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ten miles. It was a mild, grey morning, and as I felt
that I had lost control over what was happening,
there was no need to feel nervous about the impending
interview. In response to my tentative inquiries
Dixon displayed a surprisingly intimate knowledge of
everything connected with Harkaway and his present
owner, and when I suggested that the price expected
would be too high for me he went so far as to say
that he had very good reason to believe that he could
be bought for fifty pounds.

When we arrived at Mistley House it soon became
clear even to my unsuspicious mind that the stud
groom had been expecting us. When Harkaway was
led out of his stable my first impression was of a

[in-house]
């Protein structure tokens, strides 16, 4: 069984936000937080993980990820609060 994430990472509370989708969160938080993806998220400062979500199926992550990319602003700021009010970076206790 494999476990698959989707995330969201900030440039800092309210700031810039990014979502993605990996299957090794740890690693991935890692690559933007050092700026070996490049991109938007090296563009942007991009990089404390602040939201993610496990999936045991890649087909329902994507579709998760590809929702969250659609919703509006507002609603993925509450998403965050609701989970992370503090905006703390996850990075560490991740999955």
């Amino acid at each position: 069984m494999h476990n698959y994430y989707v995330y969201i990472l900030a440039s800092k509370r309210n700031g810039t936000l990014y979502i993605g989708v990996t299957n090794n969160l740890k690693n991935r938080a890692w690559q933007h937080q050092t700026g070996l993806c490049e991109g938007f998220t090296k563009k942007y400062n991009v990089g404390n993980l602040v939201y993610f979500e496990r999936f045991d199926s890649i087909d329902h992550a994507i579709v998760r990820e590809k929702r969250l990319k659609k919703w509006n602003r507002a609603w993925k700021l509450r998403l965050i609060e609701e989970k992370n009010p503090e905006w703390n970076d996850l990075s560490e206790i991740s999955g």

noticeably narrow animal with a white blaze on his
well-bred and intelligent face. But I felt more im-
pelled to admire than to criticize, and a few minutes
later MX. Gaffikin himself came clattering into the
stable-yard on a jaunty black mare with a plaited
mane. The stud groom explained me as "Mr.
Sherston, sir; come over from Butley to have a look
at Harkaway, sir". Mr. Gaffikin was about thirty-
five and had a rather puffy face and full-sized brown
moustache. He was good-humoured and voluble and
slangy and easy going, and very much the sportsman.
He had nothing but praise for Harkaway, and
seemed to feel the keenest regret at parting with

"But the fact is", he explained confidentially, "the
old horse isn't quite up to my weight and I want to
make room for a young 'chaser. But you're a stone
lighter than I am, and he'd carry you like a bird-
like a bird, wouldn't you, old chap?"—and he pulled
Harkaway's neat little ears affectionately. "Yes,"
he went on, "I don't mind telling you he's the boldest